Eng. Diego Aisa told us about the restoration workshop experience in Lebanon, organised by the Italian Trade Agency and Assorestauro
A few days ago we talked about a workshop in Lebanon organized by the Italian Trade Agency and Assorestauro. The event focused on issues such as the conservation of archaeological sites and the renovation of the historic monuments of the country. It took place on july 25-28 and hosted a delegation of ten Italian companies working in this field.
The aim of the workshop was to promote the most advanced restoration techniques by means of local professionals in order to start a coooperation between Italy and Lebanon, aimed at protecting the heritage of remarkable historical and cultural value.
Kimia took part in the event in Lebanon with Eng. Diego Aisa. Our Export Manager, besides representing us during the workshop, played the role of the "photojournalist", seizing the most significant moments of the event.
Photos of the days spent in Lebanon have been largely published on our Facebook page, which we invite you to visit. Diego is going to explain us how it was.
Hi Diego, let's talk about the Workshop in Lebanon. What about it?
Very well. Many interesting ideas, we have started contacts with both Italian and Lebanese professionals and companies, willing to deepen mutual knowledge and launch collaborative projects.
The climate among companies was really great, very positive, cheerful and friendly. The coordination of ITA Beirut and Assorestauro made the experience truly profitable and constructive from all points of view.
We saw you at work as a photographer too. Please tell us something more about Lebanon...
As far as I could see I could define it as a vibrant melting pot between the East and the West. Lebanon is a fascinating and at the same time a very complex country. On one hand, it preserves the archaeological, urban and architectural traces of its history and events, on the other hand it offers horizons and skylines that are extraordinarily modern and still evolving The archaeological sites of Baalbeck and Tyre are really magical places!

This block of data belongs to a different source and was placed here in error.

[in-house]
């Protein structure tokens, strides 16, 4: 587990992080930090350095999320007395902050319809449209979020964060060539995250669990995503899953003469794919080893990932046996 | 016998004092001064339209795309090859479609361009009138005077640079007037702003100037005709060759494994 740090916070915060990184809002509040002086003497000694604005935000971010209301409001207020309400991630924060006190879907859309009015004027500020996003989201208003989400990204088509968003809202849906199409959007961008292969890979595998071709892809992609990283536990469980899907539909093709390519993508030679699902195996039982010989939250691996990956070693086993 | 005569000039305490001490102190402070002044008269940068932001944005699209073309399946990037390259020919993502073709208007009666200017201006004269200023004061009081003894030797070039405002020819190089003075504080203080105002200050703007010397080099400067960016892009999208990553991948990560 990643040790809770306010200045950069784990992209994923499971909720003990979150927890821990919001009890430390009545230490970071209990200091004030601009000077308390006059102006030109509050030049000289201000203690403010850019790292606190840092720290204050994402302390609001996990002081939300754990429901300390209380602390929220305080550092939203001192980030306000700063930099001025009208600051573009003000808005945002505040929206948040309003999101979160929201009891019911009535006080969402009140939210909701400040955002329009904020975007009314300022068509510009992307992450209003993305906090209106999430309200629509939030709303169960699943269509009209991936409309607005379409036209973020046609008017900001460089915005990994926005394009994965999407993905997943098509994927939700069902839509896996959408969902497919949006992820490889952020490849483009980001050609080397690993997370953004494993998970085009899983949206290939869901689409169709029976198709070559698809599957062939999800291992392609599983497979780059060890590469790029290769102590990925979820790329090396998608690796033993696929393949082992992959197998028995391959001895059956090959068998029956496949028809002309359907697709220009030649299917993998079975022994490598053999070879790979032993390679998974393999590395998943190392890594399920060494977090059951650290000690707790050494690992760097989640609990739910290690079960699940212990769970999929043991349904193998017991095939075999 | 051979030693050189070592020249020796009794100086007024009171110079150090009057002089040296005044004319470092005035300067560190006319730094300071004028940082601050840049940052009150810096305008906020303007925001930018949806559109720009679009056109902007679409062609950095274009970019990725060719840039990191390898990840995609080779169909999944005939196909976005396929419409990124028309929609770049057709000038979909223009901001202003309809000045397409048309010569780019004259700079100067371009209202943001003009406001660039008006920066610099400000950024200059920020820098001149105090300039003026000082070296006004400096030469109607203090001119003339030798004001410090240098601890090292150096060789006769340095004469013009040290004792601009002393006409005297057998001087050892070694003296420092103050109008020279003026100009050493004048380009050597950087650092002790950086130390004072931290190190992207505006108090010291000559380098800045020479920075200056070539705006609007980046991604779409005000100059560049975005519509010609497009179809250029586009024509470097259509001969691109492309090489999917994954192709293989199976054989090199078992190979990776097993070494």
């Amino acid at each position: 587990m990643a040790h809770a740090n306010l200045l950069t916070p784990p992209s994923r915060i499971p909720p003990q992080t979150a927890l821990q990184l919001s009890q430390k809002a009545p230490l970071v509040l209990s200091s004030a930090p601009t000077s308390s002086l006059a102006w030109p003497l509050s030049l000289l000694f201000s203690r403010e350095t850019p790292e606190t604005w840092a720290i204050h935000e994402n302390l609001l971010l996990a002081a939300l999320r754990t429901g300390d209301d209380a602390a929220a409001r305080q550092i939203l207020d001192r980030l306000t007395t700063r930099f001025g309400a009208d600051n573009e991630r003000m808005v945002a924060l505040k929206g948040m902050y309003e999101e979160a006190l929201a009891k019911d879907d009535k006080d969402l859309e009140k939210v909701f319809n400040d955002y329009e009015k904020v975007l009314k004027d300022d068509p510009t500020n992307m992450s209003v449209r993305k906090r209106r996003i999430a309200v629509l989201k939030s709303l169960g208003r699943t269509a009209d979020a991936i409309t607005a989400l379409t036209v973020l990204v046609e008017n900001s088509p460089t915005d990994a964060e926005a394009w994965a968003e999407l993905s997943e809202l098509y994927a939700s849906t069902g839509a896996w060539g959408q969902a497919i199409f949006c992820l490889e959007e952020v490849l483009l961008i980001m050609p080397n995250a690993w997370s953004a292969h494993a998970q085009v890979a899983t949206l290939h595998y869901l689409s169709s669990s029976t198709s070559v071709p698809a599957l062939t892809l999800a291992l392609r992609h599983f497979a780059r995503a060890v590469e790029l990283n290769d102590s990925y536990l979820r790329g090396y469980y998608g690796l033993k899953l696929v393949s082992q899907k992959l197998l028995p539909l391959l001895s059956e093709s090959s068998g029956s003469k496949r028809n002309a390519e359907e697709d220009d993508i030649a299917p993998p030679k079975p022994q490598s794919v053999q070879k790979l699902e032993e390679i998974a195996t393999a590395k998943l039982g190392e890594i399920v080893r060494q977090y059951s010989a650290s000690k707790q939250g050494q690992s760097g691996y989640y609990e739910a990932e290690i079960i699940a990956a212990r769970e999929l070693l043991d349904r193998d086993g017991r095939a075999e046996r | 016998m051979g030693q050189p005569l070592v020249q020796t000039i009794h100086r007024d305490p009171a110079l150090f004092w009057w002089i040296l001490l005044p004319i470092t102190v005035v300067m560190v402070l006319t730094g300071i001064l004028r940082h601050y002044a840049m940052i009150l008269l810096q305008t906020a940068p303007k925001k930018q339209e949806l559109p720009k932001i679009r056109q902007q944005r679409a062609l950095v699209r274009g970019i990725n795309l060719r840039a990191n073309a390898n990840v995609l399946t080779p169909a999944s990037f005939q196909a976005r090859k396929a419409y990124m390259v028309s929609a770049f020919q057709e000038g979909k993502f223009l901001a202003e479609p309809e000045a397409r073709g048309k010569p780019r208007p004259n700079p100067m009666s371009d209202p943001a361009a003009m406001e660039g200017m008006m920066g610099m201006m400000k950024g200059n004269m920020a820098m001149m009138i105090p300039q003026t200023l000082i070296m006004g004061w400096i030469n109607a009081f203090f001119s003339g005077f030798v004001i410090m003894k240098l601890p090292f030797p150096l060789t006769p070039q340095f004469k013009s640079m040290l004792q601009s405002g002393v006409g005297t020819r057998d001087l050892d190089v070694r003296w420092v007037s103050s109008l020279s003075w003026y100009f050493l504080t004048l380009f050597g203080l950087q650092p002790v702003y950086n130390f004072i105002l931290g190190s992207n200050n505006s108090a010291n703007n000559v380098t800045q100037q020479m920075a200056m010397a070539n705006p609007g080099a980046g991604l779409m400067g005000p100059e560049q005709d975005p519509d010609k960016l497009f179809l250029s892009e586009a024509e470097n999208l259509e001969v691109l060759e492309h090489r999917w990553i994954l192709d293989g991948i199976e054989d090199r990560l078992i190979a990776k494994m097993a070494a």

In Lebanon there are active programs to protect local heritage in which Italy plays a leading role. What is the situation at the moment?
Definitely dynamic: the DGA (Directorate General of Antiquities), the Council for Development and Reconstruction (CDR), the Lebanese / Syrian Cultural Heritage Safeguarding Office and the Syrian Ministry of Culture have illustrated so many projects, hard to summarise.
During the workshop, several restoration interventions planned for the upcoming years have emerged in the framework of the CHUD (Cultural Heritage and Urban Development) projects, which today provides more than 100 million dollars funded by the World Bank and international co-operation.
Certainly, in this context, Italy seems to be a strategic partner for Lebanon for the execution of works, as several specialized companies are already involved in archaeological sites and monumental historic renovation, and for the supply of materials .
It is worth remembering that our country is one of Lebanon's leading suppliers. We are second only to China and our exports of building products, according to data quoted by ITA Beirut, have increased by 4% in the last year.
The workshop was a meeting point but also a cultural and habits exchange. Now what is the level of knowledge in the restoration industry in Lebanon?
It's hard to judge. Even though the companies and designers with whom I have been able to talk to have shown great competence and curiosity, the technical and institutional representatives have repeatedly highlighted the need for better training of local workers in order to more accurately manage many delicate and complex works.
What contribution can Italian companies make in this field?
Training on the job, training, machinery, equipment, technical products, operational support during the design phase and work direction: Italian know-how can be very useful in all areas directly and indirectly linked to the renovation, enhancement of monumental and urban heritage of the country.
Among the Kimia solutions introduced, what kind of technologies have been more successful?
As we expect composite materials aroused the greatest interest. This is shown by many questions received during their application and in B2B meetings about aspects such as the durability, reversibility and compatibility of those systems.
The experience gained in more than thirty years of applications has certainly been crucial to reassuring those who considered not good performing works using too innovative and unmanaged composites.